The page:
Stop the Mom Shaming and Start Building Your Village
What is with all the mommy groups? The crunchy moms, attachment moms, babywearing moms, working moms, SAHM, the hot mess moms, and there are more that my mom brain just can’t think of now. WHY? JUST STOP! Okay, where’s the “I’m Just a Mom” Group?
I mean, seriously. I’m a mom. I use essential oils and cloth diapers, but I also use disposable diapers and bleach. I breastfed my kids for as long as they would allow, but also used formula. I try to limit my use of the word NO and give them time out, but sometimes they just don’t listen and get a little pop on the bottom so they know I’m serious. I baby wear, I use a kid leash and sometimes I let them free-range. Occasionally, I hover at the park so we can play together, but most of the time I sit on the bench and chat with my mom friends while the kids play ALONE in a fenced in playground, with us sitting by the door. (Please don’t call CPS). Let’s just STOP the mom shaming, okay? Moms are the most loving bunch of people. We all gave birth to these littles that we love with all our being. Why can’t we agree to spread this love? Spread this love to EVERYONE, but especially to other mothers.
I see these posts all the time on social media shaming moms because they weren’t watching their kid, or they were using a leash on the kid, or whatever. Instead of criticizing the mother…Why not…I don’t know, HELP THEM? I mean mom brain is a thing. If you don’t believe me, have a kid! We NEED to stop shaming moms and start building a village. Remember that story about the little boy who fell into the gorilla enclosure at the zoo. Everyone blamed the mom for not watching her kid, but you mean to tell me NOT ONE adult saw this little boy climbing into that enclosure? Where was her village? The article I linked said she was tending to other children. So, she was clearly not being an absent mom, just a busy one. It takes one second for a child to get away from his/her mother, even a so-called perfect mom can be distracted for one second. That is why we need a village. We need a village of people to help keep our kids safe. To help teach our kids right from wrong. To help teach our kids, it’s okay to have differing opinions, but that we should still love one another and we can still respect each other EVEN IF we don’t agree.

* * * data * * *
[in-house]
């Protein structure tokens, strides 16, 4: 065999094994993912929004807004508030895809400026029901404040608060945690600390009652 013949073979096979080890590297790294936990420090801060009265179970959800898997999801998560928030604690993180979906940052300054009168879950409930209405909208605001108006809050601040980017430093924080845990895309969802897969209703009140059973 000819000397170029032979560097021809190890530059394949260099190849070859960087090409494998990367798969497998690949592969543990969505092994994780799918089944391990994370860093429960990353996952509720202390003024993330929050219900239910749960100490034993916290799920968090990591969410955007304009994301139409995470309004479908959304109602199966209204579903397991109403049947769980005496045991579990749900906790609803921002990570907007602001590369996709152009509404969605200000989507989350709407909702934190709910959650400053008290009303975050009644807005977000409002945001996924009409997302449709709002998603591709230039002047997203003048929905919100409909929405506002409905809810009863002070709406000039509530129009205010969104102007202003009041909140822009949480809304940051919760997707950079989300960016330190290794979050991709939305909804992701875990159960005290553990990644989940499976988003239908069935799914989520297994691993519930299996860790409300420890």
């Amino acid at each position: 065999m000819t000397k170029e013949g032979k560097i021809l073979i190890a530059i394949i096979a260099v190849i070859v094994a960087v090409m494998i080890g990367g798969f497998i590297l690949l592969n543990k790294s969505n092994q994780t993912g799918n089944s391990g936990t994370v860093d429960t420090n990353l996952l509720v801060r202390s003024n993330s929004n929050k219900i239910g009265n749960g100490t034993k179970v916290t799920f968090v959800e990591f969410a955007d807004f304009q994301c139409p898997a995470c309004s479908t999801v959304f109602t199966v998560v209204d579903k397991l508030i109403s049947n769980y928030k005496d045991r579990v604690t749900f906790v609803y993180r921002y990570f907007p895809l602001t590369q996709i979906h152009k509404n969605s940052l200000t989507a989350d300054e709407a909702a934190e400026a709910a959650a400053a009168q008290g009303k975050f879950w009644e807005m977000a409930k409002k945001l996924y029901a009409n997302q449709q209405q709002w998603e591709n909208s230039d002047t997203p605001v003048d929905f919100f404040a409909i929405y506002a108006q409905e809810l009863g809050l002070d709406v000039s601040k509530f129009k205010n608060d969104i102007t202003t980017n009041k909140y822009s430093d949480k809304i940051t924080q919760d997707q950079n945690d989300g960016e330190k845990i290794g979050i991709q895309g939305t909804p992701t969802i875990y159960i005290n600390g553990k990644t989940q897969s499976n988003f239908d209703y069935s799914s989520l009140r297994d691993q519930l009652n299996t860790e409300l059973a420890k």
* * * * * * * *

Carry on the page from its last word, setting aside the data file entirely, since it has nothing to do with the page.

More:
To build a village, we have to be good villagers. We need to build up other moms; help them NOT judge them. I was at a kid’s event that took place on the sidewalk of a busy shopping center. A little boy had gotten away from his caregiver and she was trying to catch up to him, but he slipped through the crowd and the caregiver was being pushed back by the people. I saw this happening and tried to grab the boy, but I was also holding my two children. I noticed the people behind me saw this boy heading straight for the busy parking lot and instead of grabbing the boy to stop him, they were too busy looking for the mom. They were judging her while trying to figure out why she wasn’t holding him. I had to tell them to grab the boy, that the mom was coming. She was there about the time the stranger stopped him from going into the parking lot because she was literally seconds behind him, but those seconds could have cost him his life. I just don’t understand why it wasn’t first instinct to grab the boy from going into the parking lot, but rather the first instinct was to judge the mom. Be part of a village! Help fellow moms instead of judging them. Build your village by being a good villager.